While her brands are working towards selecting eco-friendly packaging material and eliminating the use of plastic, she feels that waste segregation is an important issue. 

“Earlier this year, there was a Bombay Municipal Corporation report that suggested 73 per cent of garbage in Mumbai’s dumping ground is food waste. But only 5 per cent of that waste is segregated, which means that rather than being turned into compost, it is choking the dumping grounds that have been witnessing recurring fires. When food waste is mixed with dry waste like plastic, cloth and such, the process of decomposition takes much longer. She hopes that the municipal corporation would make waste management guidelines mandatory and ensure compliance, and even use the waste to generate an alternative source of energy which can be more economical.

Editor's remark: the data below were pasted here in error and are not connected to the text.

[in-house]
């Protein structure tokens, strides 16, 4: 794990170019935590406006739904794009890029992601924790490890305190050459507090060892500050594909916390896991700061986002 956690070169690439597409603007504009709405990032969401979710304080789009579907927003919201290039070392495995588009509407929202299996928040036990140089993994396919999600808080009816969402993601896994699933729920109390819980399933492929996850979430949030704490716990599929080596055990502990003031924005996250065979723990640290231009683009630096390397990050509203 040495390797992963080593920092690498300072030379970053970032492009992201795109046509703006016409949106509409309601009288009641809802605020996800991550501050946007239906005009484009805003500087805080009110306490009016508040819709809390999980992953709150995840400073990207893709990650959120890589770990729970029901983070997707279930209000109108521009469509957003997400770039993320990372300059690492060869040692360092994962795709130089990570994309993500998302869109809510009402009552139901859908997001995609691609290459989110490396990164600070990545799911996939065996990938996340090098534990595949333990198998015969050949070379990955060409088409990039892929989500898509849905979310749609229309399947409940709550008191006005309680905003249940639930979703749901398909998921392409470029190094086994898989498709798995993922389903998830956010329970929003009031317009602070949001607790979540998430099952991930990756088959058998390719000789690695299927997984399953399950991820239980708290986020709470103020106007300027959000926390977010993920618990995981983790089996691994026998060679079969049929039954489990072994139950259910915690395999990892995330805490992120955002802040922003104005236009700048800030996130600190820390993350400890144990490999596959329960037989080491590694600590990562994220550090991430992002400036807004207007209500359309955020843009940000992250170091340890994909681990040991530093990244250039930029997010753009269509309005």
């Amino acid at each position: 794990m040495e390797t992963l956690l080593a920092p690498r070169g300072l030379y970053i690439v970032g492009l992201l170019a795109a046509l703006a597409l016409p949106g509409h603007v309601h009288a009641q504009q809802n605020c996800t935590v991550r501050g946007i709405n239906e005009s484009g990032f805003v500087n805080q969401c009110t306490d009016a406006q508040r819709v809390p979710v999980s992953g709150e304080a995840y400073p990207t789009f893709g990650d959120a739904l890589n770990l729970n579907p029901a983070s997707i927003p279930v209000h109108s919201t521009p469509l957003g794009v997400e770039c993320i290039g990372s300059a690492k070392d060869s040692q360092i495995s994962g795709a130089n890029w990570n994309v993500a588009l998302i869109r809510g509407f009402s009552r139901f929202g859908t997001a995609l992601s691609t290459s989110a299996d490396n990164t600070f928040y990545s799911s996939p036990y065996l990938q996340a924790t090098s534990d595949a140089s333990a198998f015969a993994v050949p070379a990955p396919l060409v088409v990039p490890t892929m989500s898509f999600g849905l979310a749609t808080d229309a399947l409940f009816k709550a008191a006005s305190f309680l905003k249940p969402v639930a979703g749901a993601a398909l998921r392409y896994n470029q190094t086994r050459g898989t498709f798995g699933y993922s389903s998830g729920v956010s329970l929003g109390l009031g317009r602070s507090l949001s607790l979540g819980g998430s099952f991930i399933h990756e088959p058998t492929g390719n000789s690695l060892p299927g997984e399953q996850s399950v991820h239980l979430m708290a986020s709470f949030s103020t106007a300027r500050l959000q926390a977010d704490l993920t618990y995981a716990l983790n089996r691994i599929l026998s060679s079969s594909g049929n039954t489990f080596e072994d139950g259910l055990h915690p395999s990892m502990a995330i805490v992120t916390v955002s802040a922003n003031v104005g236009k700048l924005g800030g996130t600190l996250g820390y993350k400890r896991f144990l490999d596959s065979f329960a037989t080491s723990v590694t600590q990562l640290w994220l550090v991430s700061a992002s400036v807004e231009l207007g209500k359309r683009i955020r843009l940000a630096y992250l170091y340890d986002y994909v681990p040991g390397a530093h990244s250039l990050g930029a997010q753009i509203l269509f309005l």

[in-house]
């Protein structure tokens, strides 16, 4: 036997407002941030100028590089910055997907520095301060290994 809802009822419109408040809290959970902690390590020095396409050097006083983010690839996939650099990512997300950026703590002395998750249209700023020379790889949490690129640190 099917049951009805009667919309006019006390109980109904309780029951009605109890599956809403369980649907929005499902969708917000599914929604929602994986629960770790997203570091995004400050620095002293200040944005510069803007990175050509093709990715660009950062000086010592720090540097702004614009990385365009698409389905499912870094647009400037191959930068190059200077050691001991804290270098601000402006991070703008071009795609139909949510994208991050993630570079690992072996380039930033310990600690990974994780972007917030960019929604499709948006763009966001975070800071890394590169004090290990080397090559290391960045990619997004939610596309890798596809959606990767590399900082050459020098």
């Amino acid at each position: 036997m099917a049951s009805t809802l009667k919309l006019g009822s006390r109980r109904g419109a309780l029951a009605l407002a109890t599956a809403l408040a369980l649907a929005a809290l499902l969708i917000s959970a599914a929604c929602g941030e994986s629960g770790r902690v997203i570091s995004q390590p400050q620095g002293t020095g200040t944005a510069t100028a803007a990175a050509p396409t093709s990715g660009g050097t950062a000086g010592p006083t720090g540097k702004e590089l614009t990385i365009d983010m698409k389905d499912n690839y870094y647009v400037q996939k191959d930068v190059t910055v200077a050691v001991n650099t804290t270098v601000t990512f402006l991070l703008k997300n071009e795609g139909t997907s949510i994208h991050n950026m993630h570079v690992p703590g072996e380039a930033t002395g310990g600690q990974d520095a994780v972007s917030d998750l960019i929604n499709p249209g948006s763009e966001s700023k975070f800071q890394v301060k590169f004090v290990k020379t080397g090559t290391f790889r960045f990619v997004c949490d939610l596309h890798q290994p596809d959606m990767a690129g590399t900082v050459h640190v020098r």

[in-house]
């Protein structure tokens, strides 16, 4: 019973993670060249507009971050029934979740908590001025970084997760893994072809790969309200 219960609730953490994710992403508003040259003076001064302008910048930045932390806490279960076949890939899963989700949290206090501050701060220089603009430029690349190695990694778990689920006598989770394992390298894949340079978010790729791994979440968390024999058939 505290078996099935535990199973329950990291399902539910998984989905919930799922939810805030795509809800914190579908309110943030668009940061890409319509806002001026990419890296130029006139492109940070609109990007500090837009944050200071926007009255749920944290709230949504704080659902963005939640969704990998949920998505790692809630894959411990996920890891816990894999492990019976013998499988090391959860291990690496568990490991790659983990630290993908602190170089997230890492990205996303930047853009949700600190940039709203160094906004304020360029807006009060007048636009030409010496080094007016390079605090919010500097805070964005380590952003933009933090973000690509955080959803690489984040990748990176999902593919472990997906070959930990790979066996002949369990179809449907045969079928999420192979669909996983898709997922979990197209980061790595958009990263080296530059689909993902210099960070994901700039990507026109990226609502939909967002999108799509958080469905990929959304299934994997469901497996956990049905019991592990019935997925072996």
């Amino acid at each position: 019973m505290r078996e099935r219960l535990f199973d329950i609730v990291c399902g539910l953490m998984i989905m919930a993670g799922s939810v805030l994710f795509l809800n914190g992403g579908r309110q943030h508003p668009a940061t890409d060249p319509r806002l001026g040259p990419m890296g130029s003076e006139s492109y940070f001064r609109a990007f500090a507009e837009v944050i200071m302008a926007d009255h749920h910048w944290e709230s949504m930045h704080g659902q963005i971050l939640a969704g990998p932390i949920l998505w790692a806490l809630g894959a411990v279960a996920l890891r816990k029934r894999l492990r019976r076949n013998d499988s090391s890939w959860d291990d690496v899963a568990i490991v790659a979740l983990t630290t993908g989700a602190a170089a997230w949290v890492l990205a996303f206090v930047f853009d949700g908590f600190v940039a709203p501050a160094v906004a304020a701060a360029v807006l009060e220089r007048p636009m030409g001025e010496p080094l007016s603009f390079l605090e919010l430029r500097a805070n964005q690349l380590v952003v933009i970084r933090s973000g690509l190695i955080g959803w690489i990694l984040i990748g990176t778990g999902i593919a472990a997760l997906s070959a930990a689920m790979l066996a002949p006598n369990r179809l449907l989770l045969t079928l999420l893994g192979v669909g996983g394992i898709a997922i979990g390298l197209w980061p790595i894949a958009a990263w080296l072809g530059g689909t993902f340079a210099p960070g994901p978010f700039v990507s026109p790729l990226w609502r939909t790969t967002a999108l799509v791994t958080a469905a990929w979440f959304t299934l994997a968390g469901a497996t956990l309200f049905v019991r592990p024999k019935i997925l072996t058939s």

Mulay adds that customers too have a very important role in all this. “Ordering in moderation is their biggest responsibility because once the food is served to them, it will invariably end up in the garbage bin if not consumed,” he says.

When you want to meet your friends, chill out by yourself, or spend a day together with the family, where do you go? To the mall. Catering to so many shops, employees and visitors, malls are places that use a lot of energy and resources. Arun Arora, centre director, Phoenix MarketCity, Pune, tells us that the concept of sustainability in the mall sector now revolves around the conservation of resources, reducing carbon footprint, and moving to greener alternatives. Mahesh M, CEO, Creaticity mall, adds, “Sustainability is about efficient deployment of resources to protect our environment and thereby us as people.”